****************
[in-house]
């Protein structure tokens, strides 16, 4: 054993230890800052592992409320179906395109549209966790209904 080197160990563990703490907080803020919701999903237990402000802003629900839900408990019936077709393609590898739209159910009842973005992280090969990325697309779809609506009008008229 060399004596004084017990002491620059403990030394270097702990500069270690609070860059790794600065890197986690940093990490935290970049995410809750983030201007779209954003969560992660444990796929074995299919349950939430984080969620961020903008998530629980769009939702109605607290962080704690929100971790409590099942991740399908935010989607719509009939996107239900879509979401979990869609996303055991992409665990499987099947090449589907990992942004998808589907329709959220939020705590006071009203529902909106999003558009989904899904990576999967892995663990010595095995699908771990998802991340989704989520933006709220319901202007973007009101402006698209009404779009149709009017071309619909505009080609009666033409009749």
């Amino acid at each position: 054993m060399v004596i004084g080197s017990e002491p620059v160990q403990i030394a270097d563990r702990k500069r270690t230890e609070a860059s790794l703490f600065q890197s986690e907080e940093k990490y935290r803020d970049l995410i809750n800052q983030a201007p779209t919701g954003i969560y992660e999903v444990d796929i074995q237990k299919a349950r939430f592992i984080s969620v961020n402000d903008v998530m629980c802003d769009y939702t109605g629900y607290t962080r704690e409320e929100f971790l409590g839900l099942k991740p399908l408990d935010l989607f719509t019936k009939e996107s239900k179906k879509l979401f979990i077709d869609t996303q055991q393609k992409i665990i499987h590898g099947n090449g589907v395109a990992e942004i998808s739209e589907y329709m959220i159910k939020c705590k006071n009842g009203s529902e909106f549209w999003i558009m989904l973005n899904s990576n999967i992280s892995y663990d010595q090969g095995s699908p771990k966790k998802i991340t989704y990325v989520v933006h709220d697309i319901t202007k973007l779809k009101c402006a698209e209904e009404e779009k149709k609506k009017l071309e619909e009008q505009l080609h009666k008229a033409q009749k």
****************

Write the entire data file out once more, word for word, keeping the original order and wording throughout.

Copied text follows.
[in-house]
């Protein structure tokens, strides 16, 4: 054993230890800052592992409320179906395109549209966790209904 080197160990563990703490907080803020919701999903237990402000802003629900839900408990019936077709393609590898739209159910009842973005992280090969990325697309779809609506009008008229 060399004596004084017990002491620059403990030394270097702990500069270690609070860059790794600065890197986690940093990490935290970049995410809750983030201007779209954003969560992660444990796929074995299919349950939430984080969620961020903008998530629980769009939702109605607290962080704690929100971790409590099942991740399908935010989607719509009939996107239900879509979401979990869609996303055991992409665990499987099947090449589907990992942004998808589907329709959220939020705590006071009203529902909106999003558009989904899904990576999967892995663990010595095995699908771990998802991340989704989520933006709220319901202007973007009101402006698209009404779009149709009017071309619909505009080609009666033409009749």
């Amino acid at each position: 054993m060399v004596i004084g080197s017990e002491p620059v160990q403990i030394a270097d563990r702990k500069r270690t230890e609070a860059s790794l703490f600065q890197s986690e907080e940093k990490y935290r803020d970049l995410i809750n800052q983030a201007p779209t919701g954003i969560y992660e999903v444990d796929i074995q237990k299919a349950r939430f592992i984080s969620v961020n402000d903008v998530m629980c802003d769009y939702t109605g629900y607290t962080r704690e409320e929100f971790l409590g839900l099942k991740p399908l408990d935010l989607f719509t019936k009939e996107s239900k179906k879509l979401f979990i077709d869609t996303q055991q393609k992409i665990i499987h590898g099947n090449g589907v395109a990992e942004i998808s739209e589907y329709m959220i159910k939020c705590k006071n009842g009203s529902e909106f549209w999003i558009m989904l973005n899904s990576n999967i992280s892995y663990d010595q090969g095995s699908p771990k966790k998802i991340t989704y990325v989520v933006h709220d697309i319901t202007k973007l779809k009101c402006a698209e209904e009404e779009k149709k609506k009017l071309e619909e009008q505009l080609h009666k008229a033409q009749k």